TABLE D-2 Continued 714 Cell or Tissue Type Reference Test Agent(s) Used Dose and Time Course Assay Employed Farsalinos et al., 2013 • Combustible tobacco • Monolayer-cultured •  wo sets of T • MTT assay cigarette with 0.8 mg cardiomyoblast cells experiments were nicotine, 10 mg tar, (H9c2) performed; one using and 10 mg carbon regular voltage and a monoxide yields second using higher (Marlboro, Philip voltage, for e-cigarette Morris Italia S.r.l., aerosol production. Rome, Italy) •  he medium was T • 20 commercially aspirated and replaced available e-liquids by medium containing (17 tobacco flavored, the combustible 3 sweet or fruit tobacco smoke and flavored), with 6–24 e-cigarette liquid mg/ml nicotine, extracts in one manufactured or undiluted (100%) and distributed by 5 4 diluted samples different companies (50%, 25%, 12.5%, and 6.25%). For the e-cigarette extract, 100% e-cigarette extract is equal to an aerosol extract concentration of 1%.

Husari et al., 2016 • E-cigarette aerosol • Human lung •  xposure to e-cigarette E •  rypan blue exclusion T was generated epithelial carcinoma aerosol or combustible assay using pre-filled cells (A549) tobacco cigarette V4L CoolCart smoke extract was cartomizer cartridges initiated 24 hours (strawberry flavor, post-seeding by 3.5 Ω, 18 mg/ml diluting smoke extract labeled nicotine) and in complete media 4.2-V battery (Vapor to the desired final Titan Soft Touch) concentration (e.g., • Reference 3R4F 0.5, 1, 2, 4, 8 mg/ml). combustible tobacco Images were taken 24 cigarettes (University hours post-treatment. of Kentucky, 9.4 mg tar, 0.726 mg nicotine per cigarette) continued 715

TABLE D-2 Continued 716 Cell or Tissue Type Reference Test Agent(s) Used Dose and Time Course Assay Employed Leigh et al., 2016 •  types of 6 • Human lung • Air–liquid interface •  eutral red uptake N commercially mucoepidermoid (ALI) exposure assay available e-cigarettes cells (NCI-H292 cell •  ealth Canada Intense H •  rypan blue assay T (purchased from line) method, using the • Cytokine release gas stations, following conditions: was measured as convenience stores, 3-second puff duration, an indicator of cell online retailers, and every 30 seconds, inflammatory response local vape shops in with a 55-ml puff Buffalo, New York, volume, implemented Daly City, California, continuously for 30 and online) minutes, and resulting •  Go tank system e in a total of 55 puffs. (Vision Spinner) •  ir exposures (control) A e-cigarette device generated using with battery output smoking machines voltage fixed at 3.3 V were run during each and refill solutions in experiment. tobacco, piña colada, • Reference 3R4F menthol, coffee, and combustible tobacco strawberry flavors cigarettes (comparison) (purchased from a were smoked using the local vape shop in same method as for the Buffalo, New York) e-cigarette products. • Reference 3R4F combustible tobacco cigarettes (University of Kentucky)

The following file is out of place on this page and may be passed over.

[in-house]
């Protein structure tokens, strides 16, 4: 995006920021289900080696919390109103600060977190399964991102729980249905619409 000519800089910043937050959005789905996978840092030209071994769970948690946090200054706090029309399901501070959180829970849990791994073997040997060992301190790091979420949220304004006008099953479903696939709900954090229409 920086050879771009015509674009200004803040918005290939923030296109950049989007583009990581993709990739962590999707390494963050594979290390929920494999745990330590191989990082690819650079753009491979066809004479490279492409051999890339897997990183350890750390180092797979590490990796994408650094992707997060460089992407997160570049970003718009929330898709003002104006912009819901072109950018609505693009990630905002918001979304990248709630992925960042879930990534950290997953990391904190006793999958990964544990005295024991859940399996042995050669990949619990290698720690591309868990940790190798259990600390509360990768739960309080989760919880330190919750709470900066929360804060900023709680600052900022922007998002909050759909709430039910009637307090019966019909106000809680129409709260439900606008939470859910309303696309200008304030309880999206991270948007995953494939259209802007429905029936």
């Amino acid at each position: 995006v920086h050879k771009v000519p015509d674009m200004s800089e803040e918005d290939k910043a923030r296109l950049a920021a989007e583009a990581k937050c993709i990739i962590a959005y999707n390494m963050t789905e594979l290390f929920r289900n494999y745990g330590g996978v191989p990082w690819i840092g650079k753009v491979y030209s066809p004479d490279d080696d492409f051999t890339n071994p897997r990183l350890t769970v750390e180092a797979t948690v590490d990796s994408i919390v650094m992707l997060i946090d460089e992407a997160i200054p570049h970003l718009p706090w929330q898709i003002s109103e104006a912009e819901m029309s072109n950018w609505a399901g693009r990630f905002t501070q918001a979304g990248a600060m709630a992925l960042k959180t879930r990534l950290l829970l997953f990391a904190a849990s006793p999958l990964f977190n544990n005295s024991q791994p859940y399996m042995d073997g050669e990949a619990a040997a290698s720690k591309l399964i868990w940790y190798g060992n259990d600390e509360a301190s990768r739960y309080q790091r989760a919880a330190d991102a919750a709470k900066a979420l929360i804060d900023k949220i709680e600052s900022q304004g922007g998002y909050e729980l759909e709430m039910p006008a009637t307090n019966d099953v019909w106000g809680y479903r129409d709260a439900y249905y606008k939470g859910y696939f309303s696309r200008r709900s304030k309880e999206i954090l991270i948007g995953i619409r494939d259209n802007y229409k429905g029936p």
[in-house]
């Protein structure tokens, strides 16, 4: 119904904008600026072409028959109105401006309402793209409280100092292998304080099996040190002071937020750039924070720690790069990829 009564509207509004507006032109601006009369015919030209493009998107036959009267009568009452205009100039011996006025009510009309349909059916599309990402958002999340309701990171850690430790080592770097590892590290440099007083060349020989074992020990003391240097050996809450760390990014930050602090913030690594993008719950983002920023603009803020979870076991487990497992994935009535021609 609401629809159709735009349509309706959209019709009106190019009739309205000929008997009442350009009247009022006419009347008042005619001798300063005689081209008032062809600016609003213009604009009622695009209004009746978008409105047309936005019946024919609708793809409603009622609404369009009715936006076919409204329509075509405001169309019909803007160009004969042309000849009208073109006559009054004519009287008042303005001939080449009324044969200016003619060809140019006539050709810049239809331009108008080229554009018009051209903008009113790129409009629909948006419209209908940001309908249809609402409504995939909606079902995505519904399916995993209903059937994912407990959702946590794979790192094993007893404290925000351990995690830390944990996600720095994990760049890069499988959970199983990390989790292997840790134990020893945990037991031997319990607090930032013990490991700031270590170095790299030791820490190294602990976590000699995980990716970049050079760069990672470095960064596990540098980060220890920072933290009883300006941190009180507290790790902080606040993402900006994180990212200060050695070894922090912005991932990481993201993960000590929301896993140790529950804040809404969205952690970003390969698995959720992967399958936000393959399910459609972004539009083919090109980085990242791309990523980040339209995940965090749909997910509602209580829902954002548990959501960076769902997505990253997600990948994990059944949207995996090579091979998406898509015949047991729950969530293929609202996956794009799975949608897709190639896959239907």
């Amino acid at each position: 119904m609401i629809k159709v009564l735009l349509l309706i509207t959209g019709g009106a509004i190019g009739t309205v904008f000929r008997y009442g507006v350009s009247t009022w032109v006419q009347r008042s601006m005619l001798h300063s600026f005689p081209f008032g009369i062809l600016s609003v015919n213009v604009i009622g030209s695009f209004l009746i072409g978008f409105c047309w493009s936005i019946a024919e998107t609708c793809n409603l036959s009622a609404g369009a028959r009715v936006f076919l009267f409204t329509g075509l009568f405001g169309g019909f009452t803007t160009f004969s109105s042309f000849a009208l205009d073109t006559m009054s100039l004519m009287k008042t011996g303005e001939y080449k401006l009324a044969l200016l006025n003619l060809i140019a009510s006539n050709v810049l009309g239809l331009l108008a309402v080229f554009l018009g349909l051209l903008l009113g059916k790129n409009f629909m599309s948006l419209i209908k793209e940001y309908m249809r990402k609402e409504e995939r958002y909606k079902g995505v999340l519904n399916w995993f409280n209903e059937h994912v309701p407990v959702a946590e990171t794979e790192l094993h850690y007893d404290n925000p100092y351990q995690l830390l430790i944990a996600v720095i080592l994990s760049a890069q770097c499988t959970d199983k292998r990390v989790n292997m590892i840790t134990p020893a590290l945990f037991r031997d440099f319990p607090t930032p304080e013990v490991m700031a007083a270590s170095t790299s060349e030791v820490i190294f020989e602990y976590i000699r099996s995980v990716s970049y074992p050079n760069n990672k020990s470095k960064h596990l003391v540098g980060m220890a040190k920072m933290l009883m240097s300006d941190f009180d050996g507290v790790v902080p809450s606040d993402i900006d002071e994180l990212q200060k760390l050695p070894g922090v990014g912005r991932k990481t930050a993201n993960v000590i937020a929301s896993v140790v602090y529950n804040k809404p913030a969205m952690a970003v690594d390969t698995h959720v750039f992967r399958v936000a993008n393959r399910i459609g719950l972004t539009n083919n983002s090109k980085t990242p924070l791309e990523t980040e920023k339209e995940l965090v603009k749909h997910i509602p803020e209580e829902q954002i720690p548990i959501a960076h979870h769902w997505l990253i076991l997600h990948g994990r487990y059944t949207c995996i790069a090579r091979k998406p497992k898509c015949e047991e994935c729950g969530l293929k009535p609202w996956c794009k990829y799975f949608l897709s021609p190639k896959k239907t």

• 5 nicotine concentrations were examined: 0, 6, 12, 18, and 24 mg/ml. •  o study effects of T humectants, H292 cells were exposed at the ALI to aerosols generated from the e-GO device filled with unflavored liquids containing the same nicotine concentration of 24 mg/ml in (1) PG- only; (2) glycerol-only; or (3) a 50/50 mixture of PG/glycerol. •  hree battery output T voltage settings were tested: 3.3, 4.0, and 4.8 V. continued 717

TABLE D-2 Continued 718 Cell or Tissue Type Reference Test Agent(s) Used Dose and Time Course Assay Employed Lerner et al., 2015 • Refillable pen- • Human bronchial •  292: blu e-cigarette H •  FL1: Violet B 405- H style e-cigarette airway epithelial cells aerosol using a nm laser and 440/40 device (eGo Vision (H292) CSM-SSM machine bandpass filter to Spinner, China) • HFL1 (CH-Technologies detect increases in and compatible Inc.) was drawn into cellular fluorescence clearomizer chamber the chamber every •  lowJo V.10 for data F (Anyvape, China) 30 seconds with compilation with 2.2-Ω heating a 4-second pulse element for different time • blu e-cigarettes durations of 5, 10, and (classic tobacco 15 minutes. flavor containing 16 •  FL1 was treated H mg nicotine) with the following •  SE from a research- C e-liquids: PG, glycerol, grade combustible Vape Dudes (classic tobacco cigarette tobacco with or without nicotine), Vape Dudes (cinnamon roll without nicotine), Vape Dudes (grape vape without nicotine), Ecto (American tobacco with or without nicotine) and other e-liquids for 24 hours and then examined for morphological changes by phase-contrast microscopy.

Lerner et al., 2016 •  lu classic tobacco b • HFL1 • E-cigarette puffs • Mitochondria e-cigarette with were regulated with superoxide staining 16 mg nicotine 4-second puffs every • Mitochondria (Lorillard, 30 seconds for various membrane potential Greensboro, NC) sessions (5, 10, 15, or staining 20 minutes). • DNA fragmentation assay •  L-8 and IL-6 cytokine I secretion Misra et al., 2014 • blu e-cigarettes • Human lung • 0–20 mg/ml • Neutral red uptake containing glycerol- epithelial carcinoma • IL-8 release based e-liquids, cells (A549) with and without nicotine and two market flavors (classic tobacco and magnificent menthol) • Reference 3R4F, 1R5F, and Marlboro gold combustible tobacco cigarettes continued 719